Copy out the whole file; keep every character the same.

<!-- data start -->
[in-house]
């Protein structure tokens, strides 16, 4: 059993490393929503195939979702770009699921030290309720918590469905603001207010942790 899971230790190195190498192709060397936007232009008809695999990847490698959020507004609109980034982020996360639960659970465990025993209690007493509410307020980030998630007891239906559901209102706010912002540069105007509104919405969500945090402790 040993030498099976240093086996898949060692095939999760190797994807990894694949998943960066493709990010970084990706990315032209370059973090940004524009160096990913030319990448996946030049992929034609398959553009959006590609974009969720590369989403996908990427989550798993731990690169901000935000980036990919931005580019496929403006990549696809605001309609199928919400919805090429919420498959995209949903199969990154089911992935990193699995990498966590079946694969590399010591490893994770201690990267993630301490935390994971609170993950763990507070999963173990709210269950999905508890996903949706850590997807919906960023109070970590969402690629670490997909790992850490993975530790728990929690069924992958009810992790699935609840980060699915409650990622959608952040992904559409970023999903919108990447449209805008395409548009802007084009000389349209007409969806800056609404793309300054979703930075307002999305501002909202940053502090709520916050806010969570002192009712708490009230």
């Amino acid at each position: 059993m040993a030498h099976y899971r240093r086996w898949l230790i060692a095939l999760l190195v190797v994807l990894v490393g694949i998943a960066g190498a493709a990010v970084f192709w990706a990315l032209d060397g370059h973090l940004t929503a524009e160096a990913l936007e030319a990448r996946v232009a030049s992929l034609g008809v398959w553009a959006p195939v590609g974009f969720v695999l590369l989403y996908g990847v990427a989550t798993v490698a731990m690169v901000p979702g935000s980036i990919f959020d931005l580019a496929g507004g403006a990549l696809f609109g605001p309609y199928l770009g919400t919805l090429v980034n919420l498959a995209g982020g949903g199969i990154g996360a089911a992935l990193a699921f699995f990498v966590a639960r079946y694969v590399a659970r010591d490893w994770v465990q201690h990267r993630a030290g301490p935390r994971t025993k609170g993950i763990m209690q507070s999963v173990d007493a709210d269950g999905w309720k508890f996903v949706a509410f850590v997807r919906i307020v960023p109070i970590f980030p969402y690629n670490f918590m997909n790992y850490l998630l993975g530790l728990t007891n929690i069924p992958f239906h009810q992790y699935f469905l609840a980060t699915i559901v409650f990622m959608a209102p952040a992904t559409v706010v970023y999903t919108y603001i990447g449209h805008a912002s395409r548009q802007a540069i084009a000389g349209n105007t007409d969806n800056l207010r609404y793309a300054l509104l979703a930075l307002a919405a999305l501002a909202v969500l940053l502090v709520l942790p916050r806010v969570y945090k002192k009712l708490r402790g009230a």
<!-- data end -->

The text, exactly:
[in-house]
């Protein structure tokens, strides 16, 4: 059993490393929503195939979702770009699921030290309720918590469905603001207010942790 899971230790190195190498192709060397936007232009008809695999990847490698959020507004609109980034982020996360639960659970465990025993209690007493509410307020980030998630007891239906559901209102706010912002540069105007509104919405969500945090402790 040993030498099976240093086996898949060692095939999760190797994807990894694949998943960066493709990010970084990706990315032209370059973090940004524009160096990913030319990448996946030049992929034609398959553009959006590609974009969720590369989403996908990427989550798993731990690169901000935000980036990919931005580019496929403006990549696809605001309609199928919400919805090429919420498959995209949903199969990154089911992935990193699995990498966590079946694969590399010591490893994770201690990267993630301490935390994971609170993950763990507070999963173990709210269950999905508890996903949706850590997807919906960023109070970590969402690629670490997909790992850490993975530790728990929690069924992958009810992790699935609840980060699915409650990622959608952040992904559409970023999903919108990447449209805008395409548009802007084009000389349209007409969806800056609404793309300054979703930075307002999305501002909202940053502090709520916050806010969570002192009712708490009230």
């Amino acid at each position: 059993m040993a030498h099976y899971r240093r086996w898949l230790i060692a095939l999760l190195v190797v994807l990894v490393g694949i998943a960066g190498a493709a990010v970084f192709w990706a990315l032209d060397g370059h973090l940004t929503a524009e160096a990913l936007e030319a990448r996946v232009a030049s992929l034609g008809v398959w553009a959006p195939v590609g974009f969720v695999l590369l989403y996908g990847v990427a989550t798993v490698a731990m690169v901000p979702g935000s980036i990919f959020d931005l580019a496929g507004g403006a990549l696809f609109g605001p309609y199928l770009g919400t919805l090429v980034n919420l498959a995209g982020g949903g199969i990154g996360a089911a992935l990193a699921f699995f990498v966590a639960r079946y694969v590399a659970r010591d490893w994770v465990q201690h990267r993630a030290g301490p935390r994971t025993k609170g993950i763990m209690q507070s999963v173990d007493a709210d269950g999905w309720k508890f996903v949706a509410f850590v997807r919906i307020v960023p109070i970590f980030p969402y690629n670490f918590m997909n790992y850490l998630l993975g530790l728990t007891n929690i069924p992958f239906h009810q992790y699935f469905l609840a980060t699915i559901v409650f990622m959608a209102p952040a992904t559409v706010v970023y999903t919108y603001i990447g449209h805008a912002s395409r548009q802007a540069i084009a000389g349209n105007t007409d969806n800056l207010r609404y793309a300054l509104l979703a930075l307002a919405a999305l501002a909202v969500l940053l502090v709520l942790p916050r806010v969570y945090k002192k009712l708490r402790g009230a």